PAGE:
100 YEARS AGO: Lieut. Ernest Helmburg, son of Mr. and Mrs. A.W. Helmburg, 1123 Merryman Street, had the unusual honor and unique distinction of acting as an interpreter for the British fleet during the surrender of a German fleet last month. In British waters, he acted as the language mediator between the captains of the English cruiser Melbourne and the German cruiser Nuremberg, in arranging the details of the handing over of that unit of the Teuton armada to the allied ships. 

50 YEARS AGO: Mayor John Reindl, chairman of the finance committee of the Menominee County Board of Supervisors, reported at today’s (Dec. 17) session that the county will have a $65,000 balance at the close of the current year. This was a historic session for the board. It was the final meeting for the 22-member board which has been in existence since the county was formed more than a century ago. Due to apportionment, a new 15-member board will assume the reins of the county government effective Jan. 1. The changeover is a result of several years of study and legal conflicts which were carried all the way to the Michigan Supreme Court.  

25 YEARS AGO: To guarantee a nine-game varsity football schedule, the Menominee Board of Education voted Thursday (Dec. 16) to discontinue scheduling the annual M&M Game and instead schedule another team. In the current situation, the M&M Game must be cancelled whenever Marinette qualifies for the Wisconsin high school playoffs. When Menominee does not play a nine-game schedule, as was the case this autumn, the team’s chances of qualifying for the Michigan football playoffs are damaged. “When that happens with the Marinette schedule, it puts our program at a distinct disadvantage regarding making playoffs superintendent Randy Neelis said. “The Marinette coaches recommended that we should schedule a ninth game and forget about Marinette because they feel they will be in the play-offs next year,” Athletic Director Bob Krysiak said.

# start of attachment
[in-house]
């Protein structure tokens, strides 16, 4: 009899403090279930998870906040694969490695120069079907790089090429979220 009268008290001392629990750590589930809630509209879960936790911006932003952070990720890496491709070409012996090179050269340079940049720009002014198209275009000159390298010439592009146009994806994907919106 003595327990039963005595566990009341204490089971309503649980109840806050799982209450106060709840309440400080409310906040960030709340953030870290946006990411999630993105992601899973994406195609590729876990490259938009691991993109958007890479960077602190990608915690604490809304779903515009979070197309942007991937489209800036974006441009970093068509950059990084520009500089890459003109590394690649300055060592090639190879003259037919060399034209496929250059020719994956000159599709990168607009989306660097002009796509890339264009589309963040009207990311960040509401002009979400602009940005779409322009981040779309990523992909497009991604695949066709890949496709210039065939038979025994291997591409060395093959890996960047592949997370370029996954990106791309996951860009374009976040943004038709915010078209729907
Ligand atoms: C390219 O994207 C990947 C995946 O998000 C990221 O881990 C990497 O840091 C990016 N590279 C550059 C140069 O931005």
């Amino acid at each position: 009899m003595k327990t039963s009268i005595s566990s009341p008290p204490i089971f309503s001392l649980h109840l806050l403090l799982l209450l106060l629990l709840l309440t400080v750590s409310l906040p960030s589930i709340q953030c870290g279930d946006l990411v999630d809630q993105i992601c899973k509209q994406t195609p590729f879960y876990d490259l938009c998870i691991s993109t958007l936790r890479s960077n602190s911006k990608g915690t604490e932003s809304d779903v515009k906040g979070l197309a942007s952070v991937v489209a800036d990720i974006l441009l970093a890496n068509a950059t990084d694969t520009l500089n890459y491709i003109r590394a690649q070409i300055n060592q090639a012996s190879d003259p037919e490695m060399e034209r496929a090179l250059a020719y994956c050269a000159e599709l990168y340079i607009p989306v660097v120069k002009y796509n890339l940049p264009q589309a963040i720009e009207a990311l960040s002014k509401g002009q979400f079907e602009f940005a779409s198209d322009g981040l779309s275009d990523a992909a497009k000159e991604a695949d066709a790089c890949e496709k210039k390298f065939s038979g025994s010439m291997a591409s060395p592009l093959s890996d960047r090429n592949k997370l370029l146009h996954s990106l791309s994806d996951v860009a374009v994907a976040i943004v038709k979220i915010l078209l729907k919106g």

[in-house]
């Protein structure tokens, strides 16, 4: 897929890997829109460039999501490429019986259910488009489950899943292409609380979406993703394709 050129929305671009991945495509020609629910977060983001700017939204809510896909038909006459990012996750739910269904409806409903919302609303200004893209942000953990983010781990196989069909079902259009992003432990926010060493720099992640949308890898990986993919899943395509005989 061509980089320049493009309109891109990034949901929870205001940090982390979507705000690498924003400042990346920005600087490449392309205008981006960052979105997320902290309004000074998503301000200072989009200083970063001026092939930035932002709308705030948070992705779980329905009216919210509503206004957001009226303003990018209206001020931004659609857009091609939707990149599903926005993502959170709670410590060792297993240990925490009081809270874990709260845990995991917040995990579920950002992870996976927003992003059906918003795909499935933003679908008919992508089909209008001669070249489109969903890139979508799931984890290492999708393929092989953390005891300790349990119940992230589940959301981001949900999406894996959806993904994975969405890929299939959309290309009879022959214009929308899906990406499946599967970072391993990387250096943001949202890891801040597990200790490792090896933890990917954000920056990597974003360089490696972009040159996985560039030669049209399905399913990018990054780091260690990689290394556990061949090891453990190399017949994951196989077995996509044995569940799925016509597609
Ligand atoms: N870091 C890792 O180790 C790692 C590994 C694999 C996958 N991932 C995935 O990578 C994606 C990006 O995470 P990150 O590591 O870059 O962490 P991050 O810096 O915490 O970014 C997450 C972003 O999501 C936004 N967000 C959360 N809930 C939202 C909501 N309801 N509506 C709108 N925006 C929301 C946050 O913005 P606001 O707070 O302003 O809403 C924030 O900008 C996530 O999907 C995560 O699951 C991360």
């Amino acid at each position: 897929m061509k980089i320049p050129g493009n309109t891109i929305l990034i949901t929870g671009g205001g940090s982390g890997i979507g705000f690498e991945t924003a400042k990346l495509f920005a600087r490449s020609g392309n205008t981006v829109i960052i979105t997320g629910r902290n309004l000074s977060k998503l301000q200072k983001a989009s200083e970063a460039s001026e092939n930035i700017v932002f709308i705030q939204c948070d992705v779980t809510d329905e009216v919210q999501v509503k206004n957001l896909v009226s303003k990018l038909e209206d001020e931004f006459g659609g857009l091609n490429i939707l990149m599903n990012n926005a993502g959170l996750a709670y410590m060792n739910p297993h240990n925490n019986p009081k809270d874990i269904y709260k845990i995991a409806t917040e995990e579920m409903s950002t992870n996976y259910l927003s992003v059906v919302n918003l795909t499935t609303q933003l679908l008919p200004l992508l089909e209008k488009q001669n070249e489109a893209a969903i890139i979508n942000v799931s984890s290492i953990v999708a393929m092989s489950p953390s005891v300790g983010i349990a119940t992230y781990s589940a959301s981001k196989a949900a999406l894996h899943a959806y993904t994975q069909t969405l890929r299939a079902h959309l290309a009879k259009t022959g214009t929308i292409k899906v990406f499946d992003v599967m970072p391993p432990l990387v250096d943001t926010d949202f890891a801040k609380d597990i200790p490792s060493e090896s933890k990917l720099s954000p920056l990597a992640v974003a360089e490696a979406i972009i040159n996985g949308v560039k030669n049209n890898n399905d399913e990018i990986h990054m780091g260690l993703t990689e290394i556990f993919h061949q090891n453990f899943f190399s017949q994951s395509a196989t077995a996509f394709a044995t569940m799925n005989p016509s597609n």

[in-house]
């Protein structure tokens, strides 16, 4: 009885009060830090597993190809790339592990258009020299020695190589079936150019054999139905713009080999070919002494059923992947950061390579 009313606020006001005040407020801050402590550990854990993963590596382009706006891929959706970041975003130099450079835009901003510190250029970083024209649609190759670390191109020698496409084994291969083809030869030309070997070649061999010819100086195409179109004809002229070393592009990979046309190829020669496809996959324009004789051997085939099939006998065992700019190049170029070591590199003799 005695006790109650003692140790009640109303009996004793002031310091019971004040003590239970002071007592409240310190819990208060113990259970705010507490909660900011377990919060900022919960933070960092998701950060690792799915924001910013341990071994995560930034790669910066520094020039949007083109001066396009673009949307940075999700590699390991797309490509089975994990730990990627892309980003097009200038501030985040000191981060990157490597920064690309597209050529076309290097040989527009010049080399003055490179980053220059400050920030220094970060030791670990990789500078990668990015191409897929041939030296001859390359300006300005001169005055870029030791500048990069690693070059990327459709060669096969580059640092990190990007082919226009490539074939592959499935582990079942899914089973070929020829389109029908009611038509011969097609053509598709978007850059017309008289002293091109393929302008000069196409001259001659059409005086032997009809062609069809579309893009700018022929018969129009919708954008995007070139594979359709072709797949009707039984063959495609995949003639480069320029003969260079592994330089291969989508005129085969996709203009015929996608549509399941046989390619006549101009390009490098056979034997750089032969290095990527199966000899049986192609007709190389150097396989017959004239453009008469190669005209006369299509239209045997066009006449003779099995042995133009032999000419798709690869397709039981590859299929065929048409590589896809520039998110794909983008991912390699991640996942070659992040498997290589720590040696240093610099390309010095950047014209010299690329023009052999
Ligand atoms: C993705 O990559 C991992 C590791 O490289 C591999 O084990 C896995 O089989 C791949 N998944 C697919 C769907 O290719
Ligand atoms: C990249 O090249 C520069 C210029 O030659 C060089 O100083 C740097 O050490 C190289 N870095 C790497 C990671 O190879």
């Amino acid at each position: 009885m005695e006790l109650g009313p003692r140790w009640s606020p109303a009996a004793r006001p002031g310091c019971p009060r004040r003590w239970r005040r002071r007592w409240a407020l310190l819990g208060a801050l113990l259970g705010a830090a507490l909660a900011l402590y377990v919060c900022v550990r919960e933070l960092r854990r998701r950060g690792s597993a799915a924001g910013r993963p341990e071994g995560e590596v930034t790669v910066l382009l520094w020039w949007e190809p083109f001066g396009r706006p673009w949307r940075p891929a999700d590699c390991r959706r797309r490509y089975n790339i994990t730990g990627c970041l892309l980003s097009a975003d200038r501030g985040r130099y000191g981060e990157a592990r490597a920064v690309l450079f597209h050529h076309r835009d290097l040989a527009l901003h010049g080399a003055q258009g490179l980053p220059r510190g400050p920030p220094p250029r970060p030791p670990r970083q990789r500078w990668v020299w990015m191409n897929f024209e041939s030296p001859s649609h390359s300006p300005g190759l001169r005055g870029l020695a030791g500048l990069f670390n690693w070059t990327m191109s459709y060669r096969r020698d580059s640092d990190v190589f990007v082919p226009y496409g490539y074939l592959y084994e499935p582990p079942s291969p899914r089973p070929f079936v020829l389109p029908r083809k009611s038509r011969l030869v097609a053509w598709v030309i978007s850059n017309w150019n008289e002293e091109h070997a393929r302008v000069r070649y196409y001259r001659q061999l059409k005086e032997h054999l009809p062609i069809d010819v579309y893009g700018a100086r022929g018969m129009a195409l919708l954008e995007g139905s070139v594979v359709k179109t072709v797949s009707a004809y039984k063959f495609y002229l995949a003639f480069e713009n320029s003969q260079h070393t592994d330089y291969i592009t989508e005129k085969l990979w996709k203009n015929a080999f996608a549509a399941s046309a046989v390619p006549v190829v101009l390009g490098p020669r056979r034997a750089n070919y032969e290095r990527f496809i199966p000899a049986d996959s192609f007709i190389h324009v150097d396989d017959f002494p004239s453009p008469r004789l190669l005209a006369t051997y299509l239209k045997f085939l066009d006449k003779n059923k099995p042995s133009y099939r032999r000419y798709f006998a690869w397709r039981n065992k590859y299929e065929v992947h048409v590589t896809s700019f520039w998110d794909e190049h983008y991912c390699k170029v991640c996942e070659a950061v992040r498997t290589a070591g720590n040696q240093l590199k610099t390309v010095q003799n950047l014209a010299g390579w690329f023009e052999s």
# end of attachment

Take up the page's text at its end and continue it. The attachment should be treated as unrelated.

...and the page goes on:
FIVE YEARS AGO: Menominee County is on an icy road, and just seems to keep spinning its wheels without going anywhere. Winter is here, and the hiring freeze put in place in late March still hangs over county government — which can neither hire replacements or negotiate a new retirement deal with its unions. So jobs go unfilled, unless the department head can juggle personnel or hire someone through a temp agency who can’t join the ranks of employees on the current defined benefit plan. Wednesday morning, Commissioner John Nelson, chairman of the finance committee, said that is what the Menominee County Sheriff’s Department needs to do — gather anyone in its ranks who can pull corrections duty into the lineup — to make up for a six-person shortfall in part-time help.